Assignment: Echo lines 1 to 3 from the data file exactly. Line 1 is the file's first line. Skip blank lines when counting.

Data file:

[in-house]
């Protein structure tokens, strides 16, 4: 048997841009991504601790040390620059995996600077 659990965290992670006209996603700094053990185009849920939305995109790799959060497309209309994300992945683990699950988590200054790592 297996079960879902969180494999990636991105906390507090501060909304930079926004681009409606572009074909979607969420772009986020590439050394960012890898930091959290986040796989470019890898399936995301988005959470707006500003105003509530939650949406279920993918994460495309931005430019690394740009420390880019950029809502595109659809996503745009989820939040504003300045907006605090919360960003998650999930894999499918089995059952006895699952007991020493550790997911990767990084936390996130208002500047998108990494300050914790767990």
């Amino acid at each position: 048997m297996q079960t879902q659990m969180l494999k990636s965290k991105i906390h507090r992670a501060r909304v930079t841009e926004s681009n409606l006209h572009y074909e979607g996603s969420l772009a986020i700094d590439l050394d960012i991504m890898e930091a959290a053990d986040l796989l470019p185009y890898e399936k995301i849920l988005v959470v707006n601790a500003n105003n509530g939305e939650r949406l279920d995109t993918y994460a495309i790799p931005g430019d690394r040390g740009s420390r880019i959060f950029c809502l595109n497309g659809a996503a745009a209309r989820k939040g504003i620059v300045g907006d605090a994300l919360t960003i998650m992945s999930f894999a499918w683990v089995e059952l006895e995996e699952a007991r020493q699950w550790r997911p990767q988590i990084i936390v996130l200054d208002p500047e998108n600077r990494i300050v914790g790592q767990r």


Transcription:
[in-house]
């Protein structure tokens, strides 16, 4: 048997841009991504601790040390620059995996600077 659990965290992670006209996603700094053990185009849920939305995109790799959060497309209309994300992945683990699950988590200054790592 297996079960879902969180494999990636991105906390507090501060909304930079926004681009409606572009074909979607969420772009986020590439050394960012890898930091959290986040796989470019890898399936995301988005959470707006500003105003509530939650949406279920993918994460495309931005430019690394740009420390880019950029809502595109659809996503745009989820939040504003300045907006605090919360960003998650999930894999499918089995059952006895699952007991020493550790997911990767990084936390996130208002500047998108990494300050914790767990």
């Amino acid at each position: 048997m297996q079960t879902q659990m969180l494999k990636s965290k991105i906390h507090r992670a501060r909304v930079t841009e926004s681009n409606l006209h572009y074909e979607g996603s969420l772009a986020i700094d590439l050394d960012i991504m890898e930091a959290a053990d986040l796989l470019p185009y890898e399936k995301i849920l988005v959470v707006n601790a500003n105003n509530g939305e939650r949406l279920d995109t993918y994460a495309i790799p931005g430019d690394r040390g740009s420390r880019i959060f950029c809502l595109n497309g659809a996503a745009a209309r989820k939040g504003i620059v300045g907006d605090a994300l919360t960003i998650m992945s999930f894999a499918w683990v089995e059952l006895e995996e699952a007991r020493q699950w550790r997911p990767q988590i990084i936390v996130l200054d208002p500047e998108n600077r990494i300050v914790g790592q767990r």